One source of power in every interaction is interruption. Those with power interrupt, those with less power get interrupted. In conversation, interrupting others, although not polite, can indicate power and be an effective power move, something noted by scholars in a field called conversation analysis. Men interrupt others more frequently than women, and doctors seldom listen to their patients for very long without interrupting. In each instance, patterns of conversation reinforce differences in power and status derived from other sources such as general social expectations and expert authority.
Watching the Oliver North and Donald Kennedy hearings illustrates this phenomenon. North on one occasion stops an interrogator’s anticipated interruption by holding up his finger and saying, “Let me finish.” He refuses to be interrupted and in several other instances talks over the lawyers and legislators questioning him. By contrast, at one point Donald Kennedy requests permission to continue speaking, asking, “Can I continue?” and thanks the congressman when permission is granted.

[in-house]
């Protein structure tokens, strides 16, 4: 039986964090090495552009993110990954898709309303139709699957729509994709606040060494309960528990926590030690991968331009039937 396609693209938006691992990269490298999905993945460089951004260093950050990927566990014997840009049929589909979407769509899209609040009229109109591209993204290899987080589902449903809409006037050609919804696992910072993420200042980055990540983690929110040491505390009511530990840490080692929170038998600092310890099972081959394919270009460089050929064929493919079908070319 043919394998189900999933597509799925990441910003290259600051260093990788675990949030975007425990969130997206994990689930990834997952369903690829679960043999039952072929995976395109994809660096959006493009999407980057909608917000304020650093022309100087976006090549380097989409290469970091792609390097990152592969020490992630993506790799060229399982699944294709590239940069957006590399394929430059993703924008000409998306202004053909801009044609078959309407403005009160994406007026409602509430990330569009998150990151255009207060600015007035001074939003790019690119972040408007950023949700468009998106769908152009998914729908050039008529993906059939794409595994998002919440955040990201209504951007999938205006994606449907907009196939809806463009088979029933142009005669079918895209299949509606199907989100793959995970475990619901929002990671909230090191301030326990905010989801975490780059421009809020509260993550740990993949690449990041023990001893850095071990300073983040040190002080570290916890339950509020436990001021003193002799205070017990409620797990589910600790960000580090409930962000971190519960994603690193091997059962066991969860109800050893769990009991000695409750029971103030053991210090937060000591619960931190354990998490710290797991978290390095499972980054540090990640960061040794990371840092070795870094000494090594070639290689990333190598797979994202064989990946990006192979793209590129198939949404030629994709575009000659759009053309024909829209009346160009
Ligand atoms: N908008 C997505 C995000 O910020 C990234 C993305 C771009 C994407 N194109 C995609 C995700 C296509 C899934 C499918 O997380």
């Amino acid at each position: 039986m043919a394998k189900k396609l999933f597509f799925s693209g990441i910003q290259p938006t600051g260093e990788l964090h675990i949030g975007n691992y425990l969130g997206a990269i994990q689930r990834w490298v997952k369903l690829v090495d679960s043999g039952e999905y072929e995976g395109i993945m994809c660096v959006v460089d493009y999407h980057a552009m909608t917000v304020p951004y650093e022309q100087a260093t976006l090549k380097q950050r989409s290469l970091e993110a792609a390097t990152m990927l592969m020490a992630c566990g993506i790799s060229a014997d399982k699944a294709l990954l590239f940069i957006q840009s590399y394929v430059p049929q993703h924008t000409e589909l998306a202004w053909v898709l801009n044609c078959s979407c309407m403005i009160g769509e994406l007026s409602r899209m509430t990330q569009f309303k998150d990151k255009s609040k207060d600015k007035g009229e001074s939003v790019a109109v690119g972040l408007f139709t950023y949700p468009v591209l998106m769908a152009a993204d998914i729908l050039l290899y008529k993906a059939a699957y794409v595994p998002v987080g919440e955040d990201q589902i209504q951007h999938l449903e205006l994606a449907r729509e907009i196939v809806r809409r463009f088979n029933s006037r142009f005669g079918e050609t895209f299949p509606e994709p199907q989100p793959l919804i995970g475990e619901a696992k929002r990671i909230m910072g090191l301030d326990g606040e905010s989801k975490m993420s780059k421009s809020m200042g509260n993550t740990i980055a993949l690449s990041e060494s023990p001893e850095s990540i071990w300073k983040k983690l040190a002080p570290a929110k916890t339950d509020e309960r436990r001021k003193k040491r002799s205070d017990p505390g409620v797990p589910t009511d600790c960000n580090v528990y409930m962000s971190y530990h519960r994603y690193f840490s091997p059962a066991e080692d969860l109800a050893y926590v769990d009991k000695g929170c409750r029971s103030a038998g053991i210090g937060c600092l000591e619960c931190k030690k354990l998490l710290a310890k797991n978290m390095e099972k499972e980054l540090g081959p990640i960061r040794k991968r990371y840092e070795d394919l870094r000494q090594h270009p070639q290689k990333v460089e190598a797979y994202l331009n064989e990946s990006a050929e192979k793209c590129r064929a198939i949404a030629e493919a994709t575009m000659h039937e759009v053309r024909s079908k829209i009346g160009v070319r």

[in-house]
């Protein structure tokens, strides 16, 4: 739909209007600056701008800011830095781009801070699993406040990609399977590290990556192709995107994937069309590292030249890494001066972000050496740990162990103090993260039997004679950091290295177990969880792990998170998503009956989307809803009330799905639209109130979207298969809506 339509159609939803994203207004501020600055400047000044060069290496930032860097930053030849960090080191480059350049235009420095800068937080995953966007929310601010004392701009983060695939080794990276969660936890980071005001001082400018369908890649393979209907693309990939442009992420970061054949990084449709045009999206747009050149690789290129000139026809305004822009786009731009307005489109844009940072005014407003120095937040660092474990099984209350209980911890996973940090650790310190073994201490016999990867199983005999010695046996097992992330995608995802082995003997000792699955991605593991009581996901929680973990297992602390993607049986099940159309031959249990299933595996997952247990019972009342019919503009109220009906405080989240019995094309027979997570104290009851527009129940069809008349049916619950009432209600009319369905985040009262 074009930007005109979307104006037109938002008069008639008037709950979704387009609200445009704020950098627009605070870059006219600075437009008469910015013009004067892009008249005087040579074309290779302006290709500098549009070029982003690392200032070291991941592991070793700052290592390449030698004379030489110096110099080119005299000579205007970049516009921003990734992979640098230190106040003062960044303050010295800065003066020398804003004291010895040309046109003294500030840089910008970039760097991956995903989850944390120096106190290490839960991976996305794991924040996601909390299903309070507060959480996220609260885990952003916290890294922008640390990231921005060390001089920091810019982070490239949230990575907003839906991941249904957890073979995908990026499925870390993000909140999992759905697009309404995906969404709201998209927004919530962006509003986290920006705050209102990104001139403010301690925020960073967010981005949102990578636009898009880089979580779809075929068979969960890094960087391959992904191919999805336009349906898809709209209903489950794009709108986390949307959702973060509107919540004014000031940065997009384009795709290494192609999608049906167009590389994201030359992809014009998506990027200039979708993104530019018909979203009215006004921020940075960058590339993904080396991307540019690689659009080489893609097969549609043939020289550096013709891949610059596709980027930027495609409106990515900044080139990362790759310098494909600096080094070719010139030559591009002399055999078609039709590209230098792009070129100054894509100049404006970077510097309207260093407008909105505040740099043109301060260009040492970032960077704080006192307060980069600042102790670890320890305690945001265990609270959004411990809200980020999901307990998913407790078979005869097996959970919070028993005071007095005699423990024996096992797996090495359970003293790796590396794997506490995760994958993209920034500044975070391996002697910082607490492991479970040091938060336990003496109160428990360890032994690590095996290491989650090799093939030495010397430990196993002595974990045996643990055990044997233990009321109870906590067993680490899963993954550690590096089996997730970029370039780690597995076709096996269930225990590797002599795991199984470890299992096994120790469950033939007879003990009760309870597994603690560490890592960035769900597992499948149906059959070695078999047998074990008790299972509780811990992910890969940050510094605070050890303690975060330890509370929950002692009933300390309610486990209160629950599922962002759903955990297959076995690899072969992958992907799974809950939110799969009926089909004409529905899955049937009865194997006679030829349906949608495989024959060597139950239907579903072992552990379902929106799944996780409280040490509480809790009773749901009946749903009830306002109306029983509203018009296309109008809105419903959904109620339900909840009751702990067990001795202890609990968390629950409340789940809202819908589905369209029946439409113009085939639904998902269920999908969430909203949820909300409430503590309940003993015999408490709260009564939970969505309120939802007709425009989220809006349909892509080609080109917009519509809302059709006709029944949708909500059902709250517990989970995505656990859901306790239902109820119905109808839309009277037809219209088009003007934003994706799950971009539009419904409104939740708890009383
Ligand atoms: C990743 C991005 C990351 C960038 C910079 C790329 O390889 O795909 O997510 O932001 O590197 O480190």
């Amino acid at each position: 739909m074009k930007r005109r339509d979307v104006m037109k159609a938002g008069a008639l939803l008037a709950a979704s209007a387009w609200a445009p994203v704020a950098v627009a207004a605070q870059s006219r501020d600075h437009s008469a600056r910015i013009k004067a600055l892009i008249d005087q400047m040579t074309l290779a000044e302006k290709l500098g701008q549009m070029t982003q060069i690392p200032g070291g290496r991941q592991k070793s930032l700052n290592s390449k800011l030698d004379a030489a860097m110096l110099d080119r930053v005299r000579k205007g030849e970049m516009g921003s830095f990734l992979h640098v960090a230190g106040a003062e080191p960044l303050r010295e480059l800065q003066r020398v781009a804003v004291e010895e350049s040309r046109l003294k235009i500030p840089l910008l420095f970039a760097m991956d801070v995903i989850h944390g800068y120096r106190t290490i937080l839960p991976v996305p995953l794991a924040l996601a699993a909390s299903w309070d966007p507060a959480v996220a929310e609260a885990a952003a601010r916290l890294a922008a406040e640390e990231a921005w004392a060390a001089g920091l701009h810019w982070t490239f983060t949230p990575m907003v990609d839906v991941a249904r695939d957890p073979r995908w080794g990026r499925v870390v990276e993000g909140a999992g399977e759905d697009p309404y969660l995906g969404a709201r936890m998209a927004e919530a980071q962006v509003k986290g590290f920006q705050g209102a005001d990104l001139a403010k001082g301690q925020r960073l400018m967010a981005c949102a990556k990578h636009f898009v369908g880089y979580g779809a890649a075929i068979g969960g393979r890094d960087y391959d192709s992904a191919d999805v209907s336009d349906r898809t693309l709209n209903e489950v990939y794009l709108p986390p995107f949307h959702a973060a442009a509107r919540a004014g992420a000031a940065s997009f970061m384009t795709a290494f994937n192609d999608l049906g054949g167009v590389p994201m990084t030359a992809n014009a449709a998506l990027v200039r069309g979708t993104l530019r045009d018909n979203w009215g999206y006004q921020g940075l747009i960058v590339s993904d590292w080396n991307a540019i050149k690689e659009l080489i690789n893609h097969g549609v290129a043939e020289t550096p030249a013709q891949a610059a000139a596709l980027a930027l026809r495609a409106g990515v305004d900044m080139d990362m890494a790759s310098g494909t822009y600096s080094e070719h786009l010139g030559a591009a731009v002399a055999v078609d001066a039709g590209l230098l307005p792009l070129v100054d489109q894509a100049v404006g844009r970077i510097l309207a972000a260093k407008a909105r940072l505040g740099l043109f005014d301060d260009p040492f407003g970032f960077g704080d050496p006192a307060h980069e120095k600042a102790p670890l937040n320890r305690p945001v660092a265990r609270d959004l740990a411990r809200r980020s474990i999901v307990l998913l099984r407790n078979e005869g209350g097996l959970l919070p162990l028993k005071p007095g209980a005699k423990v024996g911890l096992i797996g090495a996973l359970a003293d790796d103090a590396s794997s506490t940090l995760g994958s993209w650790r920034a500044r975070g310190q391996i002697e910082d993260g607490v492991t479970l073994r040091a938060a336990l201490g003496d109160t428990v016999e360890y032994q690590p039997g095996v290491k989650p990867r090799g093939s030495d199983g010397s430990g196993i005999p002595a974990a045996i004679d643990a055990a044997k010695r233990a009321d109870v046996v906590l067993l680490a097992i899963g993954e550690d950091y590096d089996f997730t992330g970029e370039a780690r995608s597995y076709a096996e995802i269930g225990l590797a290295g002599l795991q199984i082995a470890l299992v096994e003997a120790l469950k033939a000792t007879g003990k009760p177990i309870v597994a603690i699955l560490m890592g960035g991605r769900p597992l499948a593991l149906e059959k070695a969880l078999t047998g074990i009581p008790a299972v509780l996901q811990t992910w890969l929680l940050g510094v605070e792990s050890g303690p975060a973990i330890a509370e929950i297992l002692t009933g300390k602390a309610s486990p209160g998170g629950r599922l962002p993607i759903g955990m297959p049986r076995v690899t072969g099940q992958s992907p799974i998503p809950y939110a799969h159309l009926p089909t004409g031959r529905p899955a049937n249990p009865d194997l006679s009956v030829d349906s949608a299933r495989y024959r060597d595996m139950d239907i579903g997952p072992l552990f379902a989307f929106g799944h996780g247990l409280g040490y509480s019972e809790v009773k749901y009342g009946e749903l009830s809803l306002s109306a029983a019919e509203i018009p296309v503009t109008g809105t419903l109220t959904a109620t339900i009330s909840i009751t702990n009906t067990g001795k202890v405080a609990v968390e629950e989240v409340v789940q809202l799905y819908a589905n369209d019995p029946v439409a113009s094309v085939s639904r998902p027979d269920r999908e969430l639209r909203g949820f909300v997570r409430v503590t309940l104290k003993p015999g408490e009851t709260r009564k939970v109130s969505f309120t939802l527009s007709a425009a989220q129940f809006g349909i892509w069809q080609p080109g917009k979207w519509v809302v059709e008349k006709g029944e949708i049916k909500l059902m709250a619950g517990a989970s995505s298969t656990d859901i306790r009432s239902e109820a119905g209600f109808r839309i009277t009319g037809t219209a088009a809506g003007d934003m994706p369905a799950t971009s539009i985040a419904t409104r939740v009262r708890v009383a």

I can't stand it when people ask "can I continue?" They are trying to shame the other person out of interrupting them. Like most attempts to take the moral high ground, though, I find that it just comes off as whiny and ineffectual. It's victim behavior. Its message, at its core, is "I have been wronged, you have wronged me." But it's very difficult to make victimization work for you as a power move. I think most people look at victims and don't think "powerful" but "weak." Especially over something so small as interrupting and especially for a proceeding in which the ostensible aim is the truth, the overall effect of this type of behavior is to make the person seem overly defensive and like they are trying to hide something.
I've actually seen a lot of people be taken down in the comments section via this weakness, trying to enforce false rules of engagement on others like good sportsmanship or good grammar or however it is that they think this gentleman's game of warfare should be played. Courts use a certain degree of formality and adherence to rules, but in the court of public opinion I have found that being overly rigid in following any sort of "rules" just makes you look like you are trying and failing to play a game of smoke and mirrors. There's a reason why everyone hates lawyers.